Dinner with two old Harvard friends -- mathematician Noam Elkies and MSU physicist Dean Lee. Noam is in town this week to give a lecture, a colloquium, and perform a piano recital.
At 26 Noam became the youngest full professor in Harvard history, and the youngest to ever receive tenure. He has an amazing Wikipedia entry :-)
In 1981, at age 14, he was awarded a gold medal at the 22nd International Mathematical Olympiad, receiving a perfect score of 42 and becoming one of just 26 participants to attain this score, and one of the youngest ever to do so. Elkies graduated from Stuyvesant High School in 1982 and went on to Columbia University, where he won the Putnam competition at the age of sixteen years and four months, making him one of the youngest Putnam Fellows in history. He was a Putnam Fellow two more times during his undergraduate years. After graduating as valedictorian at age 18 with a summa cum laude in Mathematics and Music, he earned his Ph.D. at the age 20 under the supervision of Benedict Gross and Barry Mazur at Harvard University.Noam, Dean, and I are all veterans of the Malkin Athletic Center weight room, when it was old-school and gritty :-)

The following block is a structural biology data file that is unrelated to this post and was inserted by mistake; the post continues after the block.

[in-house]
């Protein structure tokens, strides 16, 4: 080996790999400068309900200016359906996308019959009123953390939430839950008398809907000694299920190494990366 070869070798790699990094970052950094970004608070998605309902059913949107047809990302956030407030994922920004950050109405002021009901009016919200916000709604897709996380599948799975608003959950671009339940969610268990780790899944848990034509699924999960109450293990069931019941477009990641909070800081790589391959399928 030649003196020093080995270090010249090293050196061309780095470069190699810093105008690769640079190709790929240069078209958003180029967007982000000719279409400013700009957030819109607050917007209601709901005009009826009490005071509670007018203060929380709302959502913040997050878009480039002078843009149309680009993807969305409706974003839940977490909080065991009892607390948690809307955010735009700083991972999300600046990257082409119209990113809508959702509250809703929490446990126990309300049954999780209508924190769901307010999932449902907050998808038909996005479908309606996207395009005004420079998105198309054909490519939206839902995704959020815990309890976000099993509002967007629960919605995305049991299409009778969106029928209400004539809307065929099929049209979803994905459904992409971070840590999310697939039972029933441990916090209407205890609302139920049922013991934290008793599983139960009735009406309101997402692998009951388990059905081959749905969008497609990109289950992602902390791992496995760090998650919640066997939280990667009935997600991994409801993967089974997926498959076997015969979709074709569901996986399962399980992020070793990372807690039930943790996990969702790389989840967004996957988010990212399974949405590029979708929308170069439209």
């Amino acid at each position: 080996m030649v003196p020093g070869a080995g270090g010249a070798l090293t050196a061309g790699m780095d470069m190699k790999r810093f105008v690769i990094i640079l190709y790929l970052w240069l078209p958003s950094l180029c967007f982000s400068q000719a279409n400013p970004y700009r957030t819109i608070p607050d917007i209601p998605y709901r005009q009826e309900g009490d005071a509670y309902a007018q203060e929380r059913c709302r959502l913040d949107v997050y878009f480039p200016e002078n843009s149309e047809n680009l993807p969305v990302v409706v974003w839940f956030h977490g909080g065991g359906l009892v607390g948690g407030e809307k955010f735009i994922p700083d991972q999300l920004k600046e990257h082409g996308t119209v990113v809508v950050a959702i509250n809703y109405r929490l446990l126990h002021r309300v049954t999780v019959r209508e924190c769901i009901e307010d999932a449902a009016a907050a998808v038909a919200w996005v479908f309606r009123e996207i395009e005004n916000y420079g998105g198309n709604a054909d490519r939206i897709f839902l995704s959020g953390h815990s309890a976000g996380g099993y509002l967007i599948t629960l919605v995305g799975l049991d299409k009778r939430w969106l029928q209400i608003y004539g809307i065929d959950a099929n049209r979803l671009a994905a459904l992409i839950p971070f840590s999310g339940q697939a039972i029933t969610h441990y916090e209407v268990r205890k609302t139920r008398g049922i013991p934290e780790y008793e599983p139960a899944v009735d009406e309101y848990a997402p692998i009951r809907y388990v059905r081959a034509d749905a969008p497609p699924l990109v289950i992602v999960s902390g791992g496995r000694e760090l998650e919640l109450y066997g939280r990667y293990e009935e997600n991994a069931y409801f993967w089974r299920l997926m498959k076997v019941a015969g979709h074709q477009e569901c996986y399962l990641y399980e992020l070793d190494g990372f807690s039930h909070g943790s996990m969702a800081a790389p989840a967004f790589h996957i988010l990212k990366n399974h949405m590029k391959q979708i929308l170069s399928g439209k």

From 1987 to 1990 he was a junior fellow of the Harvard Society of Fellows.
In 1987, he proved that an elliptic curve over the rational numbers is supersingular at infinitely many primes. In 1988, he found a counterexample to Euler's sum of powers conjecture for fourth powers. His work on these and other problems won him recognition and a position as an associate professor at Harvard in 1990. In 1993, he was made a full, tenured professor at the age of 26. This made him the youngest full professor in the history of Harvard. Along with A. O. L. Atkin he extended Schoof's algorithm to create the Schoof–Elkies–Atkin algorithm.
Here's an earlier version of the talk Noam gave tonight. Video should start with him constructing a canon from thin air!